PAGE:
Los Altos Hills’ final city council meeting of the year – at first a jovial parade of presents and proclamations for outgoing members John Radford and Gary Waldeck – took an awkward turn Dec. 13 as two remaining figures on the dais scrapped for the vice mayorship.
Councilwoman Michelle Wu ultimately secured the title with four of five votes, including one from challenger Courtenay C. Corrigan, but the conflict exposed a rift between the two council members.
“The water’s been boiling for so long,” Wu said later. “It finally was tipping.”
Wu described her relationship with Corrigan in a phone interview with the Town Crier last week. She said Corrigan is “negative” toward her and has attempted to hinder her success because she mistakenly believes Wu, a non-native English speaker, struggles to communicate and understand topics of council discussion.
“When you have people trying to set you up for failure, you know it,” Wu said. “And that’s not what I want to promote. That’s negative energy.”
Corrigan declined to comment for this article, but new Mayor Roger Spreen offered some insight about the meeting’s palpable tension.
“It’s always a sensitive topic when we appoint anyone to any committee, and that’s why I think it might have felt awkward,” he said.
Unlike Los Altos, Los Altos Hills does not have an official policy dictating mayoral rotation. Traditionally, however, the council member in office the longest who has not served as vice mayor is elevated to that position through a council vote. After a year, the council typically votes to make that person mayor.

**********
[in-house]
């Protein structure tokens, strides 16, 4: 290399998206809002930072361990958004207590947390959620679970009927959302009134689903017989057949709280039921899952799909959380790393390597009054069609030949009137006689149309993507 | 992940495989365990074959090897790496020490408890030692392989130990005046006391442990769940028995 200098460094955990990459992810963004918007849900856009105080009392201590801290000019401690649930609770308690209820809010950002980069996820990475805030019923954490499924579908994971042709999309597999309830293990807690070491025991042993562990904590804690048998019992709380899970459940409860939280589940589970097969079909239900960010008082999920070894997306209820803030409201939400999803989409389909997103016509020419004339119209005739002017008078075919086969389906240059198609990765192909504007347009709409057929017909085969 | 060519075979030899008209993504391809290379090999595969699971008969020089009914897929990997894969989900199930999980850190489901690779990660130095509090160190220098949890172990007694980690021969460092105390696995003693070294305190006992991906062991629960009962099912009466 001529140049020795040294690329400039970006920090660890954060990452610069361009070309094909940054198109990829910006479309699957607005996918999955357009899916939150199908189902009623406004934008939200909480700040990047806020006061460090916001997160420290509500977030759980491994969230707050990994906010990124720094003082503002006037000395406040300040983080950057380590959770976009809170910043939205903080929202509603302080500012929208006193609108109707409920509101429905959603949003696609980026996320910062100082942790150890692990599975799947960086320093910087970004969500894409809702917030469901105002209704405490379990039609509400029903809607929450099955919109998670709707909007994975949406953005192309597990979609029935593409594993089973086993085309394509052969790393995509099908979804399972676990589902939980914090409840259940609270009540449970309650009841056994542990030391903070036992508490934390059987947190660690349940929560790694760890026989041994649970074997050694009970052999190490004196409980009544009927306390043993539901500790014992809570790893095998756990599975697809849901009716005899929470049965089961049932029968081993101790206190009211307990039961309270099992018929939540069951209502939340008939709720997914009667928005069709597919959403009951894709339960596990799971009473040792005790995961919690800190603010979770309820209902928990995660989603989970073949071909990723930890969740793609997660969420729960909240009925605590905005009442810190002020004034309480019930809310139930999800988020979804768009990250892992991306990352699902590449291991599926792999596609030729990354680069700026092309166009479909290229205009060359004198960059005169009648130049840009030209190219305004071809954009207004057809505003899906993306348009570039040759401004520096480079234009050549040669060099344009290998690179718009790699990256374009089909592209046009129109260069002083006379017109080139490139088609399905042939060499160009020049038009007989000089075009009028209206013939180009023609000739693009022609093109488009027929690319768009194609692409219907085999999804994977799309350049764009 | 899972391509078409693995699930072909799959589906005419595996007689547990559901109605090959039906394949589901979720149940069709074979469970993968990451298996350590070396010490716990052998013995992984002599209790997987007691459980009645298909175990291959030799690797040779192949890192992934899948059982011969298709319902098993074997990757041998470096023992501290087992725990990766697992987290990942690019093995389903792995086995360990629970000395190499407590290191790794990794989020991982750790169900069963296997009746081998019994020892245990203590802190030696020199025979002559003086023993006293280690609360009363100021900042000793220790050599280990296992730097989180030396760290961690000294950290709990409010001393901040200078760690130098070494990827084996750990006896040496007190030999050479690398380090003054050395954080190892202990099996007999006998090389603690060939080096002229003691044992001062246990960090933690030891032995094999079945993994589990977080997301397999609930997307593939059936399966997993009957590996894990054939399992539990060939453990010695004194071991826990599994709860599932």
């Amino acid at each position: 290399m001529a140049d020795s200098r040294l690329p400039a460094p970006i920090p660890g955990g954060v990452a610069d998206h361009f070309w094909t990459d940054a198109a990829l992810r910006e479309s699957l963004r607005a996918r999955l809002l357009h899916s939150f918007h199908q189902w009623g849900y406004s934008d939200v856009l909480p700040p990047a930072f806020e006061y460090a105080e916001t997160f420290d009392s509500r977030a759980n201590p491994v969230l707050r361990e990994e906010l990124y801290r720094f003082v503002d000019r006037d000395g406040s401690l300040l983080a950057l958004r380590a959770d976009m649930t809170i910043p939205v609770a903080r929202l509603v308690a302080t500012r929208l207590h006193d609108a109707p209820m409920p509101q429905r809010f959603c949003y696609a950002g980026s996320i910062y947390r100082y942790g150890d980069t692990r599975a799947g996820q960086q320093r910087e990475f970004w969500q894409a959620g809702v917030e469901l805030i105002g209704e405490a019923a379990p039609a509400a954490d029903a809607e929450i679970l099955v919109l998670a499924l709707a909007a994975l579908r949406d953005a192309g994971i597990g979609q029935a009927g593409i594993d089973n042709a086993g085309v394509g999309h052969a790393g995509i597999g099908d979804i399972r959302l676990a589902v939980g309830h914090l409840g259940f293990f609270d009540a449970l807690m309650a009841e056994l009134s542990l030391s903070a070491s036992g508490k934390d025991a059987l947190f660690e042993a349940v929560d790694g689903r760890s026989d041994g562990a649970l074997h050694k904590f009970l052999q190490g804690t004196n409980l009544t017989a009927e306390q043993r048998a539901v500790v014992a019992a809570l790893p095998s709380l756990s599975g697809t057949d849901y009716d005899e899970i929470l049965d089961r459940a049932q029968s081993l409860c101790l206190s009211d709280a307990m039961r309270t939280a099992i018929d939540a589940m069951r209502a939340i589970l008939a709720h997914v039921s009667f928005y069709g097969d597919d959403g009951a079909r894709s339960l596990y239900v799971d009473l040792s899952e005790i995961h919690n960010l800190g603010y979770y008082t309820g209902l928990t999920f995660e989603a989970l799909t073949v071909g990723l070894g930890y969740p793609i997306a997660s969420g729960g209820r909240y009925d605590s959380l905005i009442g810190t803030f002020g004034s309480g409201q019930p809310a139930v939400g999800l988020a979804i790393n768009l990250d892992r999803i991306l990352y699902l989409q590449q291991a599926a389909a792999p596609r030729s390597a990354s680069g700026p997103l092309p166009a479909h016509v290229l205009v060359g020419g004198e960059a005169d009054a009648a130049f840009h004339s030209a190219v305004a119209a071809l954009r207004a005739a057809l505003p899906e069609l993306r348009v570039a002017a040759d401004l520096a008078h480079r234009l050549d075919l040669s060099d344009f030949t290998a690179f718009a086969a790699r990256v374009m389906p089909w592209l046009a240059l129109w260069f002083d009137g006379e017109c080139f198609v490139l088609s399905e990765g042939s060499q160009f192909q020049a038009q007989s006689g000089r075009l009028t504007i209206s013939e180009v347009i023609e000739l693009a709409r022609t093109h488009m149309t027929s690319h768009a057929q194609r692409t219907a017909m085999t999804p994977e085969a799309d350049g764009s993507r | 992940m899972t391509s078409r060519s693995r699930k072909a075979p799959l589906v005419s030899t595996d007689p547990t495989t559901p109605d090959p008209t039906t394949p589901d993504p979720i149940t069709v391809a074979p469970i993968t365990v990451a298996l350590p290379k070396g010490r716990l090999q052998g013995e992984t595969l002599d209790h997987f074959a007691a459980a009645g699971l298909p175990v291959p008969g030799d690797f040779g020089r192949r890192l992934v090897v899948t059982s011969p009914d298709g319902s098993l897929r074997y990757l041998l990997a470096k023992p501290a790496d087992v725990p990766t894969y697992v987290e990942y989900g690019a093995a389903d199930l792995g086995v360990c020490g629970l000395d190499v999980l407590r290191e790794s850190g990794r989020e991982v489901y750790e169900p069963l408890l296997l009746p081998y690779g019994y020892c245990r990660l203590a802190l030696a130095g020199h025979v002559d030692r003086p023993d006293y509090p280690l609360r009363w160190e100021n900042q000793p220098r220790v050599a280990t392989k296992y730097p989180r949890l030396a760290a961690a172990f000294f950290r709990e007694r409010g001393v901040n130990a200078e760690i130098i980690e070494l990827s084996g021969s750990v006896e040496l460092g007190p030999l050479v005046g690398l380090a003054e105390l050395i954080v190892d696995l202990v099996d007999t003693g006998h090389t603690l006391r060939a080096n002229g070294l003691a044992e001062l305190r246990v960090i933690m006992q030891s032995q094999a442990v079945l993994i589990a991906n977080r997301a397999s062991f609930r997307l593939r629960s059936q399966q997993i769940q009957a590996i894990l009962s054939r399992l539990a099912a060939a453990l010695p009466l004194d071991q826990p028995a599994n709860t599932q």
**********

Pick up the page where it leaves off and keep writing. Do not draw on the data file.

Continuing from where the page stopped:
Council members at the Dec. 13 meeting unanimously selected Spreen as mayor; he served as vice mayor under the now-termed-out Radford. The council had to weigh two candidates vying for second-in-command, however: Wu, who had not previously served as vice mayor; and Corrigan, a former vice mayor and mayor.
Anticipating opposition, Wu urged her colleagues to follow Los Altos’ example and Los Altos Hills’ history. But Corrigan wasn’t deterred.
“I appreciate that the town has had a tradition – it’s a very good word for it – of allowing everyone to have their chance to serve,” she said. “I also respect the fact that this takes a majority to win, and if the policy or tradition stated that the person who has on a red shirt automatically gets the vote, it still requires three people to make that happen.”
Corrigan soon learned she wouldn’t get two of those votes from new council members Kavita Tankha and George Tyson, who took the oath of office just minutes before the discussion.
“I think as a general rule, it’s best to follow history and tradition as long as both the candidates being recommended for a certain seat are equally qualified,” Tankha said.
With that, Corrigan motioned to nominate Wu for the position – and Spreen, Tankha and Tyson voted in favor. Wu abstained, a decision she described last week as “a courtesy” mirroring how former council members have responded in similar situations.
Despite the recent friction, Wu reflects positively on the council’s future and her new leadership role.
“The past is past. It’s history,” she said. “I need to move forward and be the best vice mayor I can be.”